Take a look at some of these questions:
“bumblebeesbummy: I’m thinking about donating through UNICEF but since this would be my first time donating internationally, I’m not very familiar with it. Could you tell me how much, say, $50 would translate to in terms of different kinds of aid that UNICEF will provide, for how many people and how long etc, so I can decide how much I would like to donate?”
“ckellingc: What percent of all money donated goes directly to relief efforts? Whats the usual breakdown of funds (x percent to food, y percent to medicine)?”
What more can be done to stomp out fraudulent aid relief funds or ‘organizations’ who seek to profit from horrific tragedy?
Where do you see the future of aid relief heading? For example, do you expect more international cooperation, foresee organizational mergers, etc.
Please tell all of your employees how much their work is appreciated”
These are engaged, smart questions from people with a sense of some of the major issues with humanitarian aid. These are the sorts of questions mainstream journalists ask, not just some geeky online community. More than that, isn’t it incredibly useful to know what people are concerned about and thinking about regarding your work? The great thing about an AMA is it allows campaigners to directly engage with the very people they’re looking to get on board.
As mentioned above, Reddit is probably the online community most responsible for shaping online trends and virality. Comms departments, I am hoping you know the difference between ‘lurkers’ and ‘active users’ is (you really should) but here’s a brief explanation: lurkers are users who take from social networks and/or online communities without giving anything; active users typically give more than they consume. Reddit is used by around 6% of American adults whereas Facebook (52.9%) or Twitter (15%) have much larger total audience, but Reddit users are much more active than other communities. It’s that high activity level that makes Reddit users the gatekeepers of internet popularity.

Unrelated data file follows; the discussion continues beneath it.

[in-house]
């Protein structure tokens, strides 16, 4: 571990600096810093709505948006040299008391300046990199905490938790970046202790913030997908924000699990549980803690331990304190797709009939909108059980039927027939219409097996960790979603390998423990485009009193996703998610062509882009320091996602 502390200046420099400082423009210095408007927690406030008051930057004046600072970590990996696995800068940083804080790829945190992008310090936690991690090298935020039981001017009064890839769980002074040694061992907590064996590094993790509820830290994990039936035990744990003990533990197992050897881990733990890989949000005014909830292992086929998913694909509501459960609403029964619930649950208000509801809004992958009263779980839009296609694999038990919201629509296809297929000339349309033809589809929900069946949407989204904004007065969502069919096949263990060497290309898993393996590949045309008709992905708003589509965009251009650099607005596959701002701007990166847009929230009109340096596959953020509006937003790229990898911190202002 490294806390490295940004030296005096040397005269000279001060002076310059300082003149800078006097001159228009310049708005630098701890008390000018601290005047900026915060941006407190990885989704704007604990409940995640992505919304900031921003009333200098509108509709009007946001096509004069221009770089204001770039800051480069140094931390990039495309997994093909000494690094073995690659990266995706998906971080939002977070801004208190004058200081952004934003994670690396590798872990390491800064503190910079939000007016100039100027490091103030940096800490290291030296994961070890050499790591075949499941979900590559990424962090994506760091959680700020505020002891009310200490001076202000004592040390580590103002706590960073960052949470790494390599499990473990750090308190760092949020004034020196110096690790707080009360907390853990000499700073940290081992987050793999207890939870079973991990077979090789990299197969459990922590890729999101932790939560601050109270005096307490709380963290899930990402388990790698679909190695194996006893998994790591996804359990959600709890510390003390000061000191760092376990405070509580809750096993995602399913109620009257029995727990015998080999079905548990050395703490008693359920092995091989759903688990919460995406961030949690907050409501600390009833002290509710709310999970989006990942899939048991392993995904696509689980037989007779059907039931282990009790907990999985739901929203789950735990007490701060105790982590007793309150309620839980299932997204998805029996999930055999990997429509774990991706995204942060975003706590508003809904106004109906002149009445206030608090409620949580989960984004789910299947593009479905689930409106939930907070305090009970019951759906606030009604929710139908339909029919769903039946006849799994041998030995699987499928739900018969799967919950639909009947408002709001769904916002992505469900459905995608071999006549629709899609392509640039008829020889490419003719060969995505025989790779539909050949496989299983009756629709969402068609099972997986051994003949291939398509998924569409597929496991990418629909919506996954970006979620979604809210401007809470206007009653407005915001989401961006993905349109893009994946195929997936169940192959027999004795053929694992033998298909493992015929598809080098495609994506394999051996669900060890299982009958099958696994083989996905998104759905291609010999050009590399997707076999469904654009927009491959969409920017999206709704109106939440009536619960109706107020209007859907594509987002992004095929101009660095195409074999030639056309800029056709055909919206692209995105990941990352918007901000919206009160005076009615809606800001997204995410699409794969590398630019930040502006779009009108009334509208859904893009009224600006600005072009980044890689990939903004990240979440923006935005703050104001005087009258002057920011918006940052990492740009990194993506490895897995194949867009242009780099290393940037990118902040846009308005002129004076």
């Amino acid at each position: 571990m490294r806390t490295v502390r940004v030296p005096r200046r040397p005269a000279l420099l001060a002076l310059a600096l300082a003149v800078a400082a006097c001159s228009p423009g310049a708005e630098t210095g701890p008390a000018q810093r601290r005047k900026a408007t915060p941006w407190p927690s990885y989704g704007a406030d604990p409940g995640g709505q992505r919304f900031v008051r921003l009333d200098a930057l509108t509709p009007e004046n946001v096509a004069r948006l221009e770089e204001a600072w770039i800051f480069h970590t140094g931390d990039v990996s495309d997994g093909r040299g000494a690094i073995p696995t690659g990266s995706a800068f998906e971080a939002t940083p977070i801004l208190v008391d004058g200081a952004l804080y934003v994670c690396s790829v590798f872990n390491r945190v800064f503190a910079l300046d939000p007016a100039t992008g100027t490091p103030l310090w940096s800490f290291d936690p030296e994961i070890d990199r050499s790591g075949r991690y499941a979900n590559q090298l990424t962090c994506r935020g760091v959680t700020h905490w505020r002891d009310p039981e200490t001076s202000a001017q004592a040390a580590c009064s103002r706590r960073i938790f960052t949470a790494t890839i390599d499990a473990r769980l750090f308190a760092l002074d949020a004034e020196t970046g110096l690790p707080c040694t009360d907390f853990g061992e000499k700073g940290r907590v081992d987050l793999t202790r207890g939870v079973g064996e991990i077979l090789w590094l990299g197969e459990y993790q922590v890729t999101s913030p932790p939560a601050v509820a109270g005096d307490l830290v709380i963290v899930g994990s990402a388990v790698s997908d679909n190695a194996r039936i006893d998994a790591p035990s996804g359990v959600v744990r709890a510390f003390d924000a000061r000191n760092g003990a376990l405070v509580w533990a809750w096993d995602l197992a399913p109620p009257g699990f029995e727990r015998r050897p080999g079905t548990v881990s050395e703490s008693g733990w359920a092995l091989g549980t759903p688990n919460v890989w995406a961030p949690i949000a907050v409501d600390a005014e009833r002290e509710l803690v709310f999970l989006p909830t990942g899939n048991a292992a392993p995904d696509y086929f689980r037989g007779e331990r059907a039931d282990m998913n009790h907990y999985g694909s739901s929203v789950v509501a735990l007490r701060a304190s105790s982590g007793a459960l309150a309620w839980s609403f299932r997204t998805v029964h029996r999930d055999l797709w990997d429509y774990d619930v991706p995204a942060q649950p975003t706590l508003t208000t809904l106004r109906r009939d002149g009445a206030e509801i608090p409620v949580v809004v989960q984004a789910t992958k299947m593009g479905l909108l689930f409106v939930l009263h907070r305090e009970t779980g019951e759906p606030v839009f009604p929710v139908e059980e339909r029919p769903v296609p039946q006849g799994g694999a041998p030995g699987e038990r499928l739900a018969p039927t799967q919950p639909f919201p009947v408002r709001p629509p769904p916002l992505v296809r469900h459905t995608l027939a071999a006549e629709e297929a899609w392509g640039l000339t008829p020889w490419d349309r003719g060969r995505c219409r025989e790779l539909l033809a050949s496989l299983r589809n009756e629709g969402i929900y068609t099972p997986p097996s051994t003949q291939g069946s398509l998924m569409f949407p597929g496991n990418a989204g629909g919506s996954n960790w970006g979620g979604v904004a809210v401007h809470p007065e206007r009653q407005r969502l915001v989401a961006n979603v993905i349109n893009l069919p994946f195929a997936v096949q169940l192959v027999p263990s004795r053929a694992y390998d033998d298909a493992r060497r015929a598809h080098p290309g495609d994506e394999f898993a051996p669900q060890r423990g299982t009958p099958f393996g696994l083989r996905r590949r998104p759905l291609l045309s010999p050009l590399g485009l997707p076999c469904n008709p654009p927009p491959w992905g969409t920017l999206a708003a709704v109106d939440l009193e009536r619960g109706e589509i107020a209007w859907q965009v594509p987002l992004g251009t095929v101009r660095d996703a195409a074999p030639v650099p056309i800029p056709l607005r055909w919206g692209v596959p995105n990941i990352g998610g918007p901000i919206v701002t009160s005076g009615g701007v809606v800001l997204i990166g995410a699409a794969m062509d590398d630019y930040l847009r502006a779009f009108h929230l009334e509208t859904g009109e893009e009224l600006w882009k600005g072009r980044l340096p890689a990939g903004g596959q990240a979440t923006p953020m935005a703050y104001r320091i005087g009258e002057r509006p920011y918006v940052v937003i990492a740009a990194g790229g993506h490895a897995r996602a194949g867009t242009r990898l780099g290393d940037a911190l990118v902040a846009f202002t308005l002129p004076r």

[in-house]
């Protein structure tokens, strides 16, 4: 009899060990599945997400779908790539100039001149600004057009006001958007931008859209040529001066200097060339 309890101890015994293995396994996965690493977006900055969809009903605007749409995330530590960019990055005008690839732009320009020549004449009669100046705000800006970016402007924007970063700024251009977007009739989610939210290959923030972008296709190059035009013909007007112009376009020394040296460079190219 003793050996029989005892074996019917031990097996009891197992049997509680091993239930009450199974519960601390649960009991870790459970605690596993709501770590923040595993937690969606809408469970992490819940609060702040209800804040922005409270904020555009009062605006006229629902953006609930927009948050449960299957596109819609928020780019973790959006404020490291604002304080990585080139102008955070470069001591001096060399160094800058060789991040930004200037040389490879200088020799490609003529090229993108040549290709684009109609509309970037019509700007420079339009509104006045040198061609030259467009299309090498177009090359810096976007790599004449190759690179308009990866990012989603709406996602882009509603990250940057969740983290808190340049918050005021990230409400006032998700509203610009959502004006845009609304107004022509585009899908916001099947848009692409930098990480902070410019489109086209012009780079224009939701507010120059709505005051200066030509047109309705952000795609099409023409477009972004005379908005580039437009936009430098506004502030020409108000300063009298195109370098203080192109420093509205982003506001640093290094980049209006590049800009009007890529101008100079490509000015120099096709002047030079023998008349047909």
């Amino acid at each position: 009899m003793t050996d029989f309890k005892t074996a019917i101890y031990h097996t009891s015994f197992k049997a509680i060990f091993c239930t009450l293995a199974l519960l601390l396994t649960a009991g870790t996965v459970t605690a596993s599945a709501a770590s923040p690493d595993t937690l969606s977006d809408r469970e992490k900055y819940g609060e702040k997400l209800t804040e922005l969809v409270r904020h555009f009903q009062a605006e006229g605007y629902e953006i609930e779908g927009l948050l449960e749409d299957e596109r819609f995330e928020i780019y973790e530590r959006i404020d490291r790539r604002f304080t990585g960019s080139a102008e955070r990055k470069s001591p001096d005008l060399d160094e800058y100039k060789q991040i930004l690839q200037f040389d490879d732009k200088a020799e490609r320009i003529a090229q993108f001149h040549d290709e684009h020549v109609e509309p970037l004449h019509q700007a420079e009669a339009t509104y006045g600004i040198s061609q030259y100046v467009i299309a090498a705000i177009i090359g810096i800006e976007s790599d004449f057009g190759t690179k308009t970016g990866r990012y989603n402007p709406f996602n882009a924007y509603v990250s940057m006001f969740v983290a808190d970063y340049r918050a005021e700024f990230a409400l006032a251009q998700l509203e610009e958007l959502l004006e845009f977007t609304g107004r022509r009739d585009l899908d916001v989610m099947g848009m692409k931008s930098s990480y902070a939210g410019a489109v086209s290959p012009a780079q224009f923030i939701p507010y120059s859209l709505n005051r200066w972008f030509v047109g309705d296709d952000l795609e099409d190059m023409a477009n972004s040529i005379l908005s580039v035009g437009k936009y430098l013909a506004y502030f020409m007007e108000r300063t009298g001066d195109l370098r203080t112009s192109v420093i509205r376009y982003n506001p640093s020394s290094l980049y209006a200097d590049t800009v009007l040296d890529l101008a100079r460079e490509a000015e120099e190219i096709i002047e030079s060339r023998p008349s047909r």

Reddit users are more likely to click through to your campaign, to your story, to whatever content you are pushing than other social media sites. They want to find and promote the most interesting content on the web so will do more to seek it out. In terms of funnelling traffic, this is a site that can easily beat out Facebook or Twitter. Which is a pretty big deal if you are trying to promote campaigns or ideas with a very limited budget, as most NGOs are. My own blog, Development Intern, has received over a third of its hits from Reddit. The next highest share is Facebook with ~5%.
As I’ve written before, the sharing function of the modern internet is becoming increasingly important in shaping public actions. People want and expect to be a part of the process, to be communicated with on a more immediate level, and to be able to get involved if they want to. There is no point in lamenting this fact; the third sector needs to engage with this new reality, just like the media are.
We cannot continue to either be ignorant of what people outside of the development bubble are engaging with or to allow that engagement to exist outside of development. So, the next time you want to spark attention of your work don’t bother with memes – ask them about Reddit.